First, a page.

McCrory begins second year in office facing familiar challenges
Posted January 12, 2014
Raleigh, N.C. — Gov. Pat McCrory started his second year in office last Monday by giving a speech to a group of bankers and business leaders, displaying the affable, self-deprecating personality that made him a good campaigner.
"In my introduction, they just said I was sworn in yesterday, a year ago, as the 74th governor of North Carolina," McCrory said, setting up the punch line with a smile. "What they didn't say was, a year ago today, I was sworn at as the 74th governor."
It has been that kind of year for the former Charlotte mayor. After a primary campaign in which he was the presumptive nominee and a general election that rarely tested his ability to handle a crisis, the realities of serving as governor have surrounded the Republican with all the challenges he could ask for.
To his political right, the General Assembly plowed ahead with legislation that tied his hands on key policies, such as unemployment insurance and Medicaid expansion, leaving him to merely sign off those policies rather than lead on the issues. Later in the year, lawmakers would easily brush off his objections to two bills and override a pair of vetoes.
From his left flank, McCrory has been pilloried by Democrats and those in the "Moral Monday" movement who see him shedding his skin as a business-oriented moderate and embracing a hard-right agenda that included going back on a pledge not to approve any new laws restricting abortion. Liberals paint him as the cheerleader for a legislature that has curbed spending on progressive priorities, such as public education, and pushed through a tax reform package that favored the wealthy.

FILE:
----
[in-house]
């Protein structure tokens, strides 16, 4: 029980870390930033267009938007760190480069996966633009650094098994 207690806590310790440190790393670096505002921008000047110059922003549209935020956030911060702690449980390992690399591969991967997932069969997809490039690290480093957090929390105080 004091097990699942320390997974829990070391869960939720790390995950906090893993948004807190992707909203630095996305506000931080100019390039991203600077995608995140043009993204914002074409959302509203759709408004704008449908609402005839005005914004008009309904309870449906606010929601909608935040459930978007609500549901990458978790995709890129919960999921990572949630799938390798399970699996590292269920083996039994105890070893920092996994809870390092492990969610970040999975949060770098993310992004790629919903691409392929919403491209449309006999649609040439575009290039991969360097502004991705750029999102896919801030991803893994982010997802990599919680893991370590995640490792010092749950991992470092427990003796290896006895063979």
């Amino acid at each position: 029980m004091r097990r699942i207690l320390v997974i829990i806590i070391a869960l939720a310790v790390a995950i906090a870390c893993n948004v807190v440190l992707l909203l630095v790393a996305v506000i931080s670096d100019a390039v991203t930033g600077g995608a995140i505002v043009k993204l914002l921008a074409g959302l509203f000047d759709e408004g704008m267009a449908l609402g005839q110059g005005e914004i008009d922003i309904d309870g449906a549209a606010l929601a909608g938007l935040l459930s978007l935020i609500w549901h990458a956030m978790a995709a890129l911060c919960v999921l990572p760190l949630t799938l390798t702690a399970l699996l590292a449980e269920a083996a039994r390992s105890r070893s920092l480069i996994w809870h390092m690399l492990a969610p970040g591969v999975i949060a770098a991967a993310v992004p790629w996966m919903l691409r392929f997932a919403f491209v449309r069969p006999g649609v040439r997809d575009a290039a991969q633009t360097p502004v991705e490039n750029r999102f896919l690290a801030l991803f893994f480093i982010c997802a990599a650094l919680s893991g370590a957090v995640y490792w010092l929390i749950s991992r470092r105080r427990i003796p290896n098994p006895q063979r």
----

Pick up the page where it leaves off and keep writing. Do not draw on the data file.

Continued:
Squarely in front of him is the mammoth task of managing a $20 billion state government. Particularly troublesome has been the Department of Health and Human Services, which has erupted with a geyser of negative news throughout the year, tarnishing McCrory's image as a problem solver and derailing his repeatedly stated desire to rework the state's Medicaid health insurance system for the poor and disabled.
To be sure, McCrory can point to some policy successes from his first year in office. The legislature approved a new formula for distributing transportation funding, and he said his administration will roll out a promised 25-year plan for building and repairing North Carolina's highways and byways. Also, the state has just named a new chief executive for a private nonprofit that will handle much of the job recruiting and marketing responsibilities once handled by the state Department of Commerce. This public-private partnership was an early priority for McCrory and one that will take shape in 2014.
With one high-profile exception, McCrory has been able to keep or work toward promises made on the campaign trail. But headlines about troubled computers systems, rising Medicaid costs, highly paid staffers and other problems at DHHS have swallowed up coverage of those policy successes.
In fact, as he left his speech to the bankers ready to talk about his agenda for the coming year, McCrory faced questions about what was at that point the latest gush of bad news from DHHS – the agency mailed nearly 50,000 cards containing personal information to the wrong Medicaid recipients. Much as he has throughout the year, McCrory fielded questions about the agency by expressing confidence in Health and Human Service Secretary Aldona Wos and saying he is dealing with problems he inherited.
Administrative problems disrupt agenda